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How Hard Is It to Stop an Addiction Without Rehab?

Addiction is a chronic relapsing disorder that is best addressed in formal treatment and with support from friends and family. 

The formal definition of drug rehabilitation (rehab) is the use of medical or behavioral therapy to help an individual who has a substance abuse issue (a substance use disorder).

Many people think that going to rehab implies entering a residential treatment unit, but this is not the case. Residential treatment is one type of rehab.

Because addiction is a very complex and pervasive condition, treatment involves many components that have different areas of focus.


Because addiction is a very complex and pervasive condition, treatment involves many components that have different areas of focus.

These areas include:

  • Drug Use
  • Support System & Attempts to Strengthen It
  • Level of Education
  • Physical Health
  • Affects of substance use on various areas of life, such as relationships, career, and social functioning
  • Psychological or Emotional Health


It is generally assumed that getting treatment for a substance use disorder is a far more effective approach than not getting treatment. Although there are no actual population figures or parameters to support this notion, there are numerous small-sample research studies that compare different types of treatment for substance use disorders to other types of treatment and to control conditions where no treatment is administered. 

The studies consistently find that treatment for substance abuse is significantly more effective in reducing addictive behaviors and the problems associated with them than no treatment at all. However, this does not mean that people in treatment for any form of addiction have an easy time or do not experience setbacks.


One of the mistaken notions about going to rehab for addictive behavior is the notion that rehab will automatically fix the problem, sort of like getting a vaccination for the measles or some other type of disease. The misconception is that once you get treatment, everything is fine. Unfortunately, this notion is wildly unrealistic. 

Data provided by the National Institute on Drug Abuse (NIDA) indicates that relapse rates for people who are in treatment for substance use disorders are between 40 and 60 percent.

Relapse refers to an individual returning to a former behavior that was once diagnosed as a disorder. When the person returns to that behavior, they again meet the diagnostic criteria for the disorder.

This data indicates that a substantial portion of people who are in active treatment for substance abuse will have a relapse despite being in treatment.


The relapse rates associated with treatment for substance use disorders are comparable to the relapse rates for other types of physical disorders that have a strong element of choice and volitional behavior associated with them.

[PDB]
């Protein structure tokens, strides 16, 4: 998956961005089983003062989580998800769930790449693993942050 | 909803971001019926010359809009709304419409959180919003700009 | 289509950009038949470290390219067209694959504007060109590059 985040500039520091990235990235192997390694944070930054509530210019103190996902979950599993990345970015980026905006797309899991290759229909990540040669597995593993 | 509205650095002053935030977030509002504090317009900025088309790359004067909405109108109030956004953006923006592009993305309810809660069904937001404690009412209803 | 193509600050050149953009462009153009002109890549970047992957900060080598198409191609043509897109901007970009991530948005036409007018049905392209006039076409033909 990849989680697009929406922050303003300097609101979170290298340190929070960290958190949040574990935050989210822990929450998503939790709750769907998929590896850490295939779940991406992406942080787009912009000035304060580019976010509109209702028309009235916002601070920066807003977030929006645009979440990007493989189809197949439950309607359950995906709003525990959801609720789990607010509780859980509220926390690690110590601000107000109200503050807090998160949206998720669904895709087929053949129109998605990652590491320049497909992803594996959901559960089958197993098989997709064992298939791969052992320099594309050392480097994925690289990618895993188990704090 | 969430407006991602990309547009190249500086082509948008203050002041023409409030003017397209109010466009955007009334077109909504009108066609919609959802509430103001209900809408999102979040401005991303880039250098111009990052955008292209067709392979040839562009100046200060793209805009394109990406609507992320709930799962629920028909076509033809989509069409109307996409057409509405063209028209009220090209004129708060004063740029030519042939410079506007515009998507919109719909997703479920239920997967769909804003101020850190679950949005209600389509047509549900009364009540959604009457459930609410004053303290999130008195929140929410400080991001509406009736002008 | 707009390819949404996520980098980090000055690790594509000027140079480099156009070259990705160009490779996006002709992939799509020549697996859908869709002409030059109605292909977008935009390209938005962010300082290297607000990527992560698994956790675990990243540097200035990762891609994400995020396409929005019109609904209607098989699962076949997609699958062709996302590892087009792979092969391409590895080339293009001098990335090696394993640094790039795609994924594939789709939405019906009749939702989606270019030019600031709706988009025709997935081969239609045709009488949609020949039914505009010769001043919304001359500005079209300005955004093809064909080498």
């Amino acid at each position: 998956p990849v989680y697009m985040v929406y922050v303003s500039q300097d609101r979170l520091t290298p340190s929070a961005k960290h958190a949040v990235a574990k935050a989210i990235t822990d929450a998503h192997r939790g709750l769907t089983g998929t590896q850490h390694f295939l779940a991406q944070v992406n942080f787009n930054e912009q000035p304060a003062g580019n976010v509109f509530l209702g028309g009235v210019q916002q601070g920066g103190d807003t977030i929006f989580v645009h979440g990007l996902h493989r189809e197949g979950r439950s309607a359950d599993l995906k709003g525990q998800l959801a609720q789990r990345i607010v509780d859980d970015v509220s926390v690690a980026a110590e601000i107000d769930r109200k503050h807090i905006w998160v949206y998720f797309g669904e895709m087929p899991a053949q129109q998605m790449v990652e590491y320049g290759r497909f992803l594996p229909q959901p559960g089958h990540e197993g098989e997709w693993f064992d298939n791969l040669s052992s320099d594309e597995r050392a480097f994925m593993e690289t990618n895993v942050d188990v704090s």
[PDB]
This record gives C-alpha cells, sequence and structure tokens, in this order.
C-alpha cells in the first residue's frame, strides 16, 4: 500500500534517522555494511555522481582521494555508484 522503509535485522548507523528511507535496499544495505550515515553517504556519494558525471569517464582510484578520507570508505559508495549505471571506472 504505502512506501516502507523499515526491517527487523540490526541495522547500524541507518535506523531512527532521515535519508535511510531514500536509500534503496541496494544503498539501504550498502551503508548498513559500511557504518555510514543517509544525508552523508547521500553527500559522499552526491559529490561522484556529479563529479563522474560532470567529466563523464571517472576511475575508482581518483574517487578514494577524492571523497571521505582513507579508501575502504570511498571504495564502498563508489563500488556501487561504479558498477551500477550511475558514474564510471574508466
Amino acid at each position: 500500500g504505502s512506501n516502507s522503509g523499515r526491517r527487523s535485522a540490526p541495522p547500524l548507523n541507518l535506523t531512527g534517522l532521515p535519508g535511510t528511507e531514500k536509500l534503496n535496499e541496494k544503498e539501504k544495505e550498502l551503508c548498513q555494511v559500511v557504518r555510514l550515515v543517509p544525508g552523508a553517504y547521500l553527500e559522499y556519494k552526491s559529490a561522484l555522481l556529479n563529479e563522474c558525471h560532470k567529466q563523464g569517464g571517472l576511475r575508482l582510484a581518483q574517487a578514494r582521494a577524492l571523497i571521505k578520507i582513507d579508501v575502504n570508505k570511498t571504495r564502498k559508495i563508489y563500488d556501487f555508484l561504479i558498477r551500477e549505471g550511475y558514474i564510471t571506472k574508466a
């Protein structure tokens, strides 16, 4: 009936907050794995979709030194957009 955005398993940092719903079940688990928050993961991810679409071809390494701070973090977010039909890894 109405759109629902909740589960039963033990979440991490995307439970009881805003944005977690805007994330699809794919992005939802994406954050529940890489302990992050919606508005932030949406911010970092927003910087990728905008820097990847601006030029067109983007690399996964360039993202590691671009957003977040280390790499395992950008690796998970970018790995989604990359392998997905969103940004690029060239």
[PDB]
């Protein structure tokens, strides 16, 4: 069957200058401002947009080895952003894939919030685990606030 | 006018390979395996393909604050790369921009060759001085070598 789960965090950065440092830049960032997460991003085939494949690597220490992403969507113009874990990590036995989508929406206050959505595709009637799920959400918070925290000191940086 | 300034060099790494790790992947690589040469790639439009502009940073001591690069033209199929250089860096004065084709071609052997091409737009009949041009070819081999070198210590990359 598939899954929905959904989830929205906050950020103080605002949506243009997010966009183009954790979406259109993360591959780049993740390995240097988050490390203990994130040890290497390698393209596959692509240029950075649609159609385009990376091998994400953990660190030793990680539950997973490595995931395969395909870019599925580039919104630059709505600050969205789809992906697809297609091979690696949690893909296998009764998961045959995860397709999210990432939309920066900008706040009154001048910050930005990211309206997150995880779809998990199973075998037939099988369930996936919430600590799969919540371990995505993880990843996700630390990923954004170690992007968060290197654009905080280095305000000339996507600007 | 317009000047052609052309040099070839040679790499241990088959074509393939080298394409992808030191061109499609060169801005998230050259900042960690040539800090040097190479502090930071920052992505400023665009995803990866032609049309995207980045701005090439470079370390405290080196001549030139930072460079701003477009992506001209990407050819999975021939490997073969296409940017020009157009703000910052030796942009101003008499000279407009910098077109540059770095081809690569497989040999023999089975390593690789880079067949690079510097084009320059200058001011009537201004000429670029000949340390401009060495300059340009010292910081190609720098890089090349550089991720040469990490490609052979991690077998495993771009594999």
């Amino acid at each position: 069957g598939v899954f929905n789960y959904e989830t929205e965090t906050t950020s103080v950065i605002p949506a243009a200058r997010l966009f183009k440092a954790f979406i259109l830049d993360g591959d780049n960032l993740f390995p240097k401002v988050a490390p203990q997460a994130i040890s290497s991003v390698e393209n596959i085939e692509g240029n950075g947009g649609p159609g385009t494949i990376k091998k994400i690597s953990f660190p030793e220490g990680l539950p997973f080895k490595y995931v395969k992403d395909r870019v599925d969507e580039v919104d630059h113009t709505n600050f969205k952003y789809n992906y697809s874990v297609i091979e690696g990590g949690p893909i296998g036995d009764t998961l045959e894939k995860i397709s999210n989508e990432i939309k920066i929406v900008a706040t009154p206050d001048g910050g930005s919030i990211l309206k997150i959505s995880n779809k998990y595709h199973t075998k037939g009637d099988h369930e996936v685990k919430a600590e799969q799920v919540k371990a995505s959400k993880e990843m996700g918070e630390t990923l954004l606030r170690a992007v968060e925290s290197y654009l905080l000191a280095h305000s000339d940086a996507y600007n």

According to NIDA:

  • About 30 to 50 percent of people in treatment for type I diabetes relapse.
  • About 40 to 60 percent of people being treated for hypertension relapse.
  • About 40 to 60 percent of people being treated for asthma relapse.


The realization that a substantial proportion, if not the majority, of individuals in treatment for substance use disorders, will experience at least one lapse or a full-blown relapse has led to the notion that relapses are part of recovery and when a person experiences a relapse, it should not be viewed as a treatment failure. Instead, it should be viewed as a chance to readjust the treatment program to help the person move forward. 

Because individuals who do not get formal treatment are not closely monitored in supervised and controlled conditions to determine their level of success, there are no similar figures for the percentage of people who attempt to recover on their own and then relapse. Most professional sources assume that the figure is significantly higher than those in treatment and near 100 percent.

Even when an individual is in treatment, recovery is a tough process. But recovery is even harder when someone is not in a formal treatment program.


The data demonstrate that the continued practice of abstinence is strongest for people who remain in treatment. The severity of their substance abuse is lowest while they are active in treatment.

The data indicates that people who are in treatment for longer periods have better long-term success than those in treatment for shorter periods. For instance,  going through a medical detox program and not continuing in ongoing treatment (a substance use disorder treatment program that occurs after the medical detox program is completed) is associated with nearly a 100 percent relapse rate.